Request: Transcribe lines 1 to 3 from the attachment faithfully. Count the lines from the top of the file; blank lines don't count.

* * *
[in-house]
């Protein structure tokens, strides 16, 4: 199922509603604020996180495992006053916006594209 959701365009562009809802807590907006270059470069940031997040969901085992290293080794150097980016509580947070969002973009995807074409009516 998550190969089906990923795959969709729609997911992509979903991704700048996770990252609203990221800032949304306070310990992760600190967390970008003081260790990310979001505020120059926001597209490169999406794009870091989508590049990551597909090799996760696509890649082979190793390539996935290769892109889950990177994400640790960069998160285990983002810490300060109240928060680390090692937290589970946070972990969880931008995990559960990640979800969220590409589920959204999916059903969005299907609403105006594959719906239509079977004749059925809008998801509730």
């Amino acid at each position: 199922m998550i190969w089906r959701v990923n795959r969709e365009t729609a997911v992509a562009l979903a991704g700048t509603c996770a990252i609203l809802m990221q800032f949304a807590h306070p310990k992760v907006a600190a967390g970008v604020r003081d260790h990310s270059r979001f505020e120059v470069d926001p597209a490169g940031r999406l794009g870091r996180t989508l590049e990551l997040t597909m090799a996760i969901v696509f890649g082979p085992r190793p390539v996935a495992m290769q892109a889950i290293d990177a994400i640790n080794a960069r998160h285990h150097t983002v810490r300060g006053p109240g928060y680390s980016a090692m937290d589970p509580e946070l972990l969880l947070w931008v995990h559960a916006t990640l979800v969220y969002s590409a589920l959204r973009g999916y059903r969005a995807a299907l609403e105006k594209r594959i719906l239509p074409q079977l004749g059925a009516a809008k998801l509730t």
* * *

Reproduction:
[in-house]
């Protein structure tokens, strides 16, 4: 199922509603604020996180495992006053916006594209 959701365009562009809802807590907006270059470069940031997040969901085992290293080794150097980016509580947070969002973009995807074409009516 998550190969089906990923795959969709729609997911992509979903991704700048996770990252609203990221800032949304306070310990992760600190967390970008003081260790990310979001505020120059926001597209490169999406794009870091989508590049990551597909090799996760696509890649082979190793390539996935290769892109889950990177994400640790960069998160285990983002810490300060109240928060680390090692937290589970946070972990969880931008995990559960990640979800969220590409589920959204999916059903969005299907609403105006594959719906239509079977004749059925809008998801509730």
């Amino acid at each position: 199922m998550i190969w089906r959701v990923n795959r969709e365009t729609a997911v992509a562009l979903a991704g700048t509603c996770a990252i609203l809802m990221q800032f949304a807590h306070p310990k992760v907006a600190a967390g970008v604020r003081d260790h990310s270059r979001f505020e120059v470069d926001p597209a490169g940031r999406l794009g870091r996180t989508l590049e990551l997040t597909m090799a996760i969901v696509f890649g082979p085992r190793p390539v996935a495992m290769q892109a889950i290293d990177a994400i640790n080794a960069r998160h285990h150097t983002v810490r300060g006053p109240g928060y680390s980016a090692m937290d589970p509580e946070l972990l969880l947070w931008v995990h559960a916006t990640l979800v969220y969002s590409a589920l959204r973009g999916y059903r969005a995807a299907l609403e105006k594209r594959i719906l239509p074409q079977l004749g059925a009516a809008k998801l509730t």